According to a California Highway Patrol contact that I spoke with, the mobile smog checkpoints the CHP facilitates are an effort of the California DMV and BAR to ensure that local Smog Check stations and technicians are not circumventing good practices for emissions testing. As such, the mobile testing stations are a potential source of revenue for the State, as expanded by AB 2289 (see https://smogcheck.ca.gov/pdf/Citations_Penalties_AB2289_2_13_13.pdf). In addition, one vehicle testing resource I spoke with also indicated that some mobile stations are set up specifically in areas where local communities have expressed concern about potential violators. In both cases, the ongoing investment in technology and human resources makes it clear that uncorrected emissions violations and re-failures of corrected issues are a real problem. Here are some charts from the BAR's 2016 Smog Check Performance Report that use this roadside data to illustrate the long-term and ongoing problem:





That said, I didn't think much more about this until a few more years had passed, and the C.O.E. events became worse and more frequent. Eventually, after my wife Mollie began to suffer serious health effects from the bad night air - and I myself was getting headaches and interrupted sleep when the stench woke me up - I filed a formal complaint with e APCD. At long last I received a call from an inspector at that agency. And you know what he said? Unless I could pinpoint the source of the pollution, and the exact times it regularly occurred, his agency could do nothing. I explained that I thought it was from cars without emission controls, and was the most extreme around 3 a.m., though at irregular intervals of days or weeks. Apologizing, he indicated that "general vehicle traffic" was not under his agency's jurisdiction. He apologized, but said there was nothing he could do.

I then contacted the Ombudsman's office of the California Air Resources Board, where I was invited to make public comment at a Sacramento Board meeting. As I live in San Diego that's not something I can easily do, so I was then referred to an emissions researcher at a private company. He was extremely helpful, and clarified many of the moving parts involved in regulating emissions here in California. His recommendation was that I contact the Bureau of Automotive Repairs, as they are the agency who would be most involved with end-user violations here in San Diego County. I then filed a complaint with the BAR, so...we shall see how that pans out. However, BAR can't do anything about polluting vehicles with Mexican registrations that are driving across the border....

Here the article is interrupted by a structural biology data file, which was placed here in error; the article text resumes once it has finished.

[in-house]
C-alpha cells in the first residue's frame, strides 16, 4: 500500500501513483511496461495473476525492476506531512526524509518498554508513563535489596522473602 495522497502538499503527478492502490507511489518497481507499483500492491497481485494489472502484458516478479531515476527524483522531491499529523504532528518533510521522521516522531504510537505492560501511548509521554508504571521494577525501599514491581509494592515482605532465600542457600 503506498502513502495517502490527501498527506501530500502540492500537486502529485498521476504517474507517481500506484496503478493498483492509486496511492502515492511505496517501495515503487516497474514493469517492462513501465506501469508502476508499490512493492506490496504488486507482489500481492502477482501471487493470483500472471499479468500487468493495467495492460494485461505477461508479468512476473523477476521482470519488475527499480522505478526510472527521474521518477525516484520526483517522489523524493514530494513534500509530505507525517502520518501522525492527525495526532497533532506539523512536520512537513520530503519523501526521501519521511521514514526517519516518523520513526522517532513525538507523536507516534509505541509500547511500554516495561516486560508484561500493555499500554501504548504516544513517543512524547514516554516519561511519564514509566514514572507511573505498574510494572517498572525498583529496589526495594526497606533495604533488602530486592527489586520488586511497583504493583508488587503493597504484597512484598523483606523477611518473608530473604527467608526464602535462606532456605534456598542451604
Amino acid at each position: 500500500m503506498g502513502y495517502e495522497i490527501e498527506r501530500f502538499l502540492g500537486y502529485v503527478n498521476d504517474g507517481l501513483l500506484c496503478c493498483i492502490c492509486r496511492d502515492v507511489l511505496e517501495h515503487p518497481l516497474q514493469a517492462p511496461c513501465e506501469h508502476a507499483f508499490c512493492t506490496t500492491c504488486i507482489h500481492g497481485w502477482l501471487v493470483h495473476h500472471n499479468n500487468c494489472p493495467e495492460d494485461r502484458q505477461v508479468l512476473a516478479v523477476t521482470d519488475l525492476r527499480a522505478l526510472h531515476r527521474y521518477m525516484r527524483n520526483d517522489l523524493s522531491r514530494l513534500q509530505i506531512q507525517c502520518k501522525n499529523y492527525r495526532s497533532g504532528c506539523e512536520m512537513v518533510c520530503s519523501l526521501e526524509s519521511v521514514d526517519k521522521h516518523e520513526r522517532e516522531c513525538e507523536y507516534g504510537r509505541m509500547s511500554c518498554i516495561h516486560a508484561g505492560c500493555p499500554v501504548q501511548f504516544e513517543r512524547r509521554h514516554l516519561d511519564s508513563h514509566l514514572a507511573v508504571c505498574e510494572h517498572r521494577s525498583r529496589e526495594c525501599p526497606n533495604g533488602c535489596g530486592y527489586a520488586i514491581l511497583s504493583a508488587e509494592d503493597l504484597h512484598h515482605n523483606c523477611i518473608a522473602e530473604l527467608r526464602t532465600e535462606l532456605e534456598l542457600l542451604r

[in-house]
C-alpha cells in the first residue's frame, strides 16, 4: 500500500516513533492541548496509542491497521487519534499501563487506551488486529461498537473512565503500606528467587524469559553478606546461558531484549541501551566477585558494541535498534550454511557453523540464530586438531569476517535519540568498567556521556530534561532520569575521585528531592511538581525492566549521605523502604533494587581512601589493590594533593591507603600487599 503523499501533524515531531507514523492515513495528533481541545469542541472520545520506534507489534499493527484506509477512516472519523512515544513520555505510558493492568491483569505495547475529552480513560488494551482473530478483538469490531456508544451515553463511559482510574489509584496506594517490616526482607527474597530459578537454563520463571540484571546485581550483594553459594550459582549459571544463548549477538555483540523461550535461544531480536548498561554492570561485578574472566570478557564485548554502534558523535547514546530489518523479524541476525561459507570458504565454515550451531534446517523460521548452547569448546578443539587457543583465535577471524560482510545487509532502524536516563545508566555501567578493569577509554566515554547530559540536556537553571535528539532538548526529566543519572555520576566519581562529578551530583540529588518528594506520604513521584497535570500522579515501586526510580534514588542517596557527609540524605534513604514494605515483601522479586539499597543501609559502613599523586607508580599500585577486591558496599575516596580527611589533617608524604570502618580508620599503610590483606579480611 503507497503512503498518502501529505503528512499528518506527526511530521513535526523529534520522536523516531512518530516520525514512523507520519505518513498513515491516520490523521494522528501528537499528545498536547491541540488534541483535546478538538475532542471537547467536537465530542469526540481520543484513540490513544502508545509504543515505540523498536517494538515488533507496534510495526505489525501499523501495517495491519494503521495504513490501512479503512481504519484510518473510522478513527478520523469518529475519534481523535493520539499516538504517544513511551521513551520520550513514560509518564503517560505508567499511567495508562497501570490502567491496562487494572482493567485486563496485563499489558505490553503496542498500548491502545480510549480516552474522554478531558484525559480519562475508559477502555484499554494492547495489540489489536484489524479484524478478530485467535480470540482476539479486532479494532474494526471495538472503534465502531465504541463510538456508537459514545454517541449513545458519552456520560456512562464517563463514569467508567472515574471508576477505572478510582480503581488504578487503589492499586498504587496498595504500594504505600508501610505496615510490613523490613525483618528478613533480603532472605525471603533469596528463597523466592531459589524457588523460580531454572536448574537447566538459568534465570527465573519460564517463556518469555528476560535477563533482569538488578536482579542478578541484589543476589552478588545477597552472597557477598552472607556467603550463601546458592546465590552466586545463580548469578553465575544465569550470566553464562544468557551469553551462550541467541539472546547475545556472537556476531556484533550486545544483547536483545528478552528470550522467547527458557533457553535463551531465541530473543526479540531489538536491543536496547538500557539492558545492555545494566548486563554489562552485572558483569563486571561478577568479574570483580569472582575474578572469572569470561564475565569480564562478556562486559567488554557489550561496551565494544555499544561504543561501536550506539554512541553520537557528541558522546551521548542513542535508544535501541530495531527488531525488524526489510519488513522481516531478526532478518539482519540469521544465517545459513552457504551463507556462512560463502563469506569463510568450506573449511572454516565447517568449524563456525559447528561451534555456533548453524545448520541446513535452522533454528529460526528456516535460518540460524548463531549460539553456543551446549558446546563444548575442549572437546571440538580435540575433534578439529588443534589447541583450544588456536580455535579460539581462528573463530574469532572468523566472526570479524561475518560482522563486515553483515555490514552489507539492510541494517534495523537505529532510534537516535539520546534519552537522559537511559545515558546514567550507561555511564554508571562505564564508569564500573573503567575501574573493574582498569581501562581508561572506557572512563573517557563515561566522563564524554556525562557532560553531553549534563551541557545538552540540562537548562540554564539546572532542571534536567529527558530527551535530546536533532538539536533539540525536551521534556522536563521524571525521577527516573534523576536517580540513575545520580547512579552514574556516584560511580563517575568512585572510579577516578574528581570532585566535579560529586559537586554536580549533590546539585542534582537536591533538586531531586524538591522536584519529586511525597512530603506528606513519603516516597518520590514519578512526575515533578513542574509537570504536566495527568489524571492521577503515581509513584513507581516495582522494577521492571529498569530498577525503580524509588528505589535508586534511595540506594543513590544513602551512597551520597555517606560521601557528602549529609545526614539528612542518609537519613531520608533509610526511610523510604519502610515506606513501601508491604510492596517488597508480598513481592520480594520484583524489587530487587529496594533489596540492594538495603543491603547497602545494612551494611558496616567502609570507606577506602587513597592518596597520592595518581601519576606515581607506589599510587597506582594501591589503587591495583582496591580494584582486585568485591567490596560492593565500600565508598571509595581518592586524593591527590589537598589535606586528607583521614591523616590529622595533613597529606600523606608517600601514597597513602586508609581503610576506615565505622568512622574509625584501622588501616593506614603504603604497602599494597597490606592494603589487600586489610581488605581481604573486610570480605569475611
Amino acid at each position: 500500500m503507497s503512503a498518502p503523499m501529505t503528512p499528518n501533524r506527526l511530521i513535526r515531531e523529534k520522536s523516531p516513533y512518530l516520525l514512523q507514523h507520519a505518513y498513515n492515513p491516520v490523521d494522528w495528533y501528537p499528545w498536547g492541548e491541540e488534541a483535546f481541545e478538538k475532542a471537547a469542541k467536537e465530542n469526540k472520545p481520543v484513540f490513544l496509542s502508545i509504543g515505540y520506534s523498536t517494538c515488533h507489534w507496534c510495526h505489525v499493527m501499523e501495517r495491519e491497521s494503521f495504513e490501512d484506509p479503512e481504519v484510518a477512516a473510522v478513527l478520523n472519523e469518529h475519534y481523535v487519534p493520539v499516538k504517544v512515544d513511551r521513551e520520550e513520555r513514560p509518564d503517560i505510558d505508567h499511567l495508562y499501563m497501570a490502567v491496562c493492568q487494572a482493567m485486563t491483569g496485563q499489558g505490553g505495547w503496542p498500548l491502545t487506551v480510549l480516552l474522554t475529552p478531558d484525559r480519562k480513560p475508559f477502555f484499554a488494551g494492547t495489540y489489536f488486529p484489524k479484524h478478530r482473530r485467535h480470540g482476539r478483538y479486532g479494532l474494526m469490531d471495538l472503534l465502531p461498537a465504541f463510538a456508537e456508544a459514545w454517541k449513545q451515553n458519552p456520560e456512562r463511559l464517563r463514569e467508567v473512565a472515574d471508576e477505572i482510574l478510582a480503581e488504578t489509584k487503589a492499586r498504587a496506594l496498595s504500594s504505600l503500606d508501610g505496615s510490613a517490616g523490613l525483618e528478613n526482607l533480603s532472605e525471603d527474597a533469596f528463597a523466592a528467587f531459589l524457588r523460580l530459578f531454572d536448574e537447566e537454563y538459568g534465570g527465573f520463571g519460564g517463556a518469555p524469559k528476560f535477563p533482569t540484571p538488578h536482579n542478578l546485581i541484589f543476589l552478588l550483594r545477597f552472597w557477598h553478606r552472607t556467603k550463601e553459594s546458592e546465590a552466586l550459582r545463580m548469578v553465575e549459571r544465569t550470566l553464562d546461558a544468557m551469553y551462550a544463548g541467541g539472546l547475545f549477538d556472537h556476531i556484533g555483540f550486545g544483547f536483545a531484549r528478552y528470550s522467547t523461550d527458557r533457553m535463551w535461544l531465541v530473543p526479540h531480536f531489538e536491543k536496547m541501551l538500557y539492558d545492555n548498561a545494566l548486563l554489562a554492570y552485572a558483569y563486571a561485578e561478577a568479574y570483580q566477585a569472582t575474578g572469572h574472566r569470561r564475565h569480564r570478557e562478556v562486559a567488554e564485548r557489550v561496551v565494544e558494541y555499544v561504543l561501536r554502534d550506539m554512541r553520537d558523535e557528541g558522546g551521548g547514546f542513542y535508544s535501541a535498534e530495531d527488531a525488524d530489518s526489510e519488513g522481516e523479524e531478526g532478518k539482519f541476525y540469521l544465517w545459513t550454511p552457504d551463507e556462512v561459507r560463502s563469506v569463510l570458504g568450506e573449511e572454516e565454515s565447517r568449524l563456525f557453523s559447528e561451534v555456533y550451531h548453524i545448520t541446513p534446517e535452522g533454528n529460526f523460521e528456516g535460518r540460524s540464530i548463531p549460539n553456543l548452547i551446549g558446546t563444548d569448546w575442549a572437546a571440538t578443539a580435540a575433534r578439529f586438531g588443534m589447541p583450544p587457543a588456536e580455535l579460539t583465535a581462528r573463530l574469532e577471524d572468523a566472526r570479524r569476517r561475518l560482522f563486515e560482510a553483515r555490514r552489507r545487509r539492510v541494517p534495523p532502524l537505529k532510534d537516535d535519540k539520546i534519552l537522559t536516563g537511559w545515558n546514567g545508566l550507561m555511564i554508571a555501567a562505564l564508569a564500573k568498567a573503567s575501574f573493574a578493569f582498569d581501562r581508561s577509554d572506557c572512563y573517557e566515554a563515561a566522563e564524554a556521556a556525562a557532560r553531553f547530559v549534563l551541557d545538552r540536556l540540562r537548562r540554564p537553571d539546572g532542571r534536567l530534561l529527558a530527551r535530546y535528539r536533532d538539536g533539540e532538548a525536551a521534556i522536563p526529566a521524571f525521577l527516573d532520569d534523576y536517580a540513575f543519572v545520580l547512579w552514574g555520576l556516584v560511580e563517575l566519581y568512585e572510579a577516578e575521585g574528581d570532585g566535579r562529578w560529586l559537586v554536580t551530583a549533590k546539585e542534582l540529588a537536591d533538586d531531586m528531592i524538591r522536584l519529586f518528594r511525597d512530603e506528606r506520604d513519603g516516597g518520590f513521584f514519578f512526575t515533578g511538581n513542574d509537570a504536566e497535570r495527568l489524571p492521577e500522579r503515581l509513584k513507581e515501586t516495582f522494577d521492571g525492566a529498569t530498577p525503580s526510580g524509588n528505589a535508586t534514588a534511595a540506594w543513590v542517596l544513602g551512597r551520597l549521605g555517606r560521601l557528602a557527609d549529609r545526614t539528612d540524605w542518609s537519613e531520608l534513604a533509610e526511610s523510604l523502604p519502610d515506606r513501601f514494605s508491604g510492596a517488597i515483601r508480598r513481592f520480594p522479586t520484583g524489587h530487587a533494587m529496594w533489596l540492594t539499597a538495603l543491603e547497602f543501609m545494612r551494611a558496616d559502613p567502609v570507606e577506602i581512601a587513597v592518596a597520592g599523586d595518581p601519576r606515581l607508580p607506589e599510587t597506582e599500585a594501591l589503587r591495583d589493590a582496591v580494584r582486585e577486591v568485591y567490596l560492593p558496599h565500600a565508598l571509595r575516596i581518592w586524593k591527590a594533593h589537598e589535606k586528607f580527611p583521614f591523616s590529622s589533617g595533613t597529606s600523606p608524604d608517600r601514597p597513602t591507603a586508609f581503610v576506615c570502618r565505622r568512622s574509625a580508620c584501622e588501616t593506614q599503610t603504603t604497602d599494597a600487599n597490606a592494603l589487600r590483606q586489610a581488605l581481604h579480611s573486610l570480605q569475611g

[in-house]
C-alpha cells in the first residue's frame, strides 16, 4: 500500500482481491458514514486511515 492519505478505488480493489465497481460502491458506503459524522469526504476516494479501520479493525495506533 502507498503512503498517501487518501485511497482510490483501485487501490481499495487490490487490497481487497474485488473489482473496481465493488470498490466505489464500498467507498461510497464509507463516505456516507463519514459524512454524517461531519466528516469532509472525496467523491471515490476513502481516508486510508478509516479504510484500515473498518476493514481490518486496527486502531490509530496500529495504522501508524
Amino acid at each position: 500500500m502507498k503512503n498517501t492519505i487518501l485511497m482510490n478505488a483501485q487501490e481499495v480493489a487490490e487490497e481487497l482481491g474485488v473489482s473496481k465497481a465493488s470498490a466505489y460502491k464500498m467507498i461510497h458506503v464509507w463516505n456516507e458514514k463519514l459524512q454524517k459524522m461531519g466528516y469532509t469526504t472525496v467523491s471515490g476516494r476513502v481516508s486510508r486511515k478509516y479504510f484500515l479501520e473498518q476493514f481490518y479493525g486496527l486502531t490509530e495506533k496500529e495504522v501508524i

So, apart from moving away from the horrific San Diego air for the sake of our health, what are the options?

First, here are some points of research to consider:

1) According to https://transborder.bts.gov, as of July 2016 a combined total of about 100,000 trucks and 2.5 Million passenger vehicles were entering California from Mexico every month on average, and these numbers remained fairly constant throughout the previous year as well. From the known profile of commuting and commercial activity between U.S. and Mexico, we can also be fairly certain that the majority of these vehicles do not meet U.S. vehicle emission standards, and that many if not most do not have catalytic converters.

2) The only substantive consideration of pollution impacts from Mexico's vehicles was triggered by some NAFTA-related laws and court rulings about truck transport - and only truck transport. These allowed more trucks to enter the U.S. - and travel further into the U.S. - without complying with U.S. emissions standards (see https://www.arb.ca.gov/enf/hdvip/bip/naftamextrk.pdf). At one point, the EPA stepped in to provide Mexican truck-drivers at some border crossings with upgrade grants for their vehicles to bring them up U.S. standards (see http://archive.azcentral.com/news/articles/2011/04/11/20110411arizona-mexico-truck-pollution-regulation.html). In a somewhat ironic development, however, Mexico then loosened restrictions on pre-2007 U.S. truck sales in Mexico, so that any U.S. fleets that weren't compliant with 2007 emissions standards could be unloaded by U.S. companies there. This, in combination with the NAFTA-related increase in Mexican manufacturing and exports, meant that a large number of pre-2007 trucks were snapped up by Mexican transporters...and driven right back across the border to either pollute U.S. air...or receive taxpayer-funded EPA upgrades (see http://www.logisticsmgmt.com/article/nafta_blowback_fueling_used_truck_boom_south_of_border_in_mexico). Again, however, this is only attempting to address commercial trucking, not passenger vehicles.

4) According to the EPA, transportation is responsible for some 50% of nitrogen oxide, 30% of VOCs, and 20% of particulate pollution (see https://www.epa.gov/air-pollution-transportation). Although non-road sources (trains, boats, planes, etc.) do contribute to these numbers, the most acutely felt impacts of pollution in urban areas are from on-road vehicles (cars, trucks, etc.). And the denser the traffic and closer the proximity of residences to major traffic routes, the greater the health risk to those residents (see http://now.tufts.edu/articles/big-road-blues-pollution-highways).

5) The American Lung Association has consistently rated air quality in San Diego with an "F," their worst rating. This is mainly the result of ozone pollution, which is of course a consequence of fuel combustion - roughly half of which can be linked to on-road transportation for most of the year. However, historically and currently, nearly all other pollutants (particulates, CO, NO2, etc.) have also sustained higher averages in San Diego and the rest of Southern California (see http://www.usa.com/san-diego-ca-air-quality.htm).